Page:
Here’s another indicator that the economy is improving: People are investing in 1031 Exchanges again.

A 1031 Exchange is an IRS-sanctioned way to defer paying capital gains taxes (typically 15 percent) on investment property. It works like this:

I buy a rental property for $100,000 and invest $10,000 in upgrades. If I sell it for $150,000, I can avoid paying capital gains tax by reinvesting that money in another, more expensive property.

I can continue to do this, buying ever-better properties, indefinitely. When I sell the last property, I will have to pay capital gains tax on that property alone (presumably I make the final transaction when I retire so my overall income is lower, thereby reducing my tax liability.)

Real estate professionals see an uptick in 1031 Exchanges when markets are hot, as they are in Portland right now. Jim Hopkinson, a lawyer trained in handling 1031 Exchanges, says his practice has seen a 15 percent to 20 percent increase in inquiries from clients about the tax deferment program.

“With the economy improving and real estate values starting to come back, I’m seeing 1031 becoming attractive to sellers with taxable gains who are not looking to cash out of the market,” said Hopkinson, who has noted the increasing interest in 1031s since the last quarter of 2014. The other advantage is the tax deferment program is “fairly easily understood by less sophisticated investors” who might be put off by more complicated investment strategies.

Brit Vitalius, owner of Vitalius Real Estate Group, presented on the multifamily market at the annual Maine Real Estate and Development Association forecasting conference in January. He’s observed several 1031 Exchanges affecting property sales in Portland. In one example, an investor bought a multifamily building on Munjoy Hill, upgraded it and then sold it using money from that sale to buy a six-unit building at 287 State St. for $475,000.

Investors who tap the 1031 deferment liken it to getting an interest-free loan for their next investment. Rather than paying a 15 percent capital gains tax to Uncle Sam, they can take that money and roll it into the next investment property.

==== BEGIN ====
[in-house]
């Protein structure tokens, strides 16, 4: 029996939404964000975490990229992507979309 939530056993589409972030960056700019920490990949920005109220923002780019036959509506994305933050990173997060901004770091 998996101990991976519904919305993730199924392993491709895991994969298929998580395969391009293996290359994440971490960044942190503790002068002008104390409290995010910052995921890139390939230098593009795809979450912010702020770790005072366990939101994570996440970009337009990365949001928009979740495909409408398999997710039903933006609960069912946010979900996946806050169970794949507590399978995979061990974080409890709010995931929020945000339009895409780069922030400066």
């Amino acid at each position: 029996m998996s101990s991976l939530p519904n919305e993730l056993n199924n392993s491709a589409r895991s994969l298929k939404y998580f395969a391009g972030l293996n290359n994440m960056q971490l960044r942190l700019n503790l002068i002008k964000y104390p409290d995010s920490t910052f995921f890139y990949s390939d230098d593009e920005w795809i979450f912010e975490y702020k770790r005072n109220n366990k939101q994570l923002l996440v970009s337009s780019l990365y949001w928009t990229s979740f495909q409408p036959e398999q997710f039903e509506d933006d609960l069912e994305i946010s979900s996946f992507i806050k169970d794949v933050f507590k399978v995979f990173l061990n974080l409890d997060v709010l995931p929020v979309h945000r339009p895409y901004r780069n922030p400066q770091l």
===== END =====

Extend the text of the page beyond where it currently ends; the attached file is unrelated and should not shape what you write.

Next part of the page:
Steve Morrison, owner of Morrison Real Estate on Danforth Street, has been involved in 60 to 80 1031 Exchanges in his 33 years in real estate. But in 1984, he got some firsthand experience when he and his wife bought a small mixed-use property in Willard Square in South Portland for about $50,000, held on to it for 20 years and then sold it through a 1031 Exchange. They used the money from that sale to buy a multifamily building in the West End, which they still own.

“But basically, in that experience, we made a $50,000 investment that’s now worth $500,000,” he said. “These are investments made for the long haul.”

He said the recent uptick in 1031 Exchanges he’s been observing seem to stem from investors’ greater confidence in the real estate market than the stock market.

“These investors want a good return on their money – it’s about keeping that money working for you,” he said. In the stock market, “there aren’t a lot of good alternatives.”


A few weeks back we redesigned the Sunday business section, adding a week-in-review of the top Maine business news. To accommodate that change, we had to move some things around, and Michelle Singletary’s column on personal finance was one of them.

If you’re looking for her, you can find her every Monday within our daily business e-newsletter. To sign up – it’s free – just go to and look for “business headlines.” You’ll get Singletary’s personal finance advice, as well as the top business news of the day.

Carol Coultas is business editor at the Portland Press Herald. She can be contacted at 791-6460 or at:

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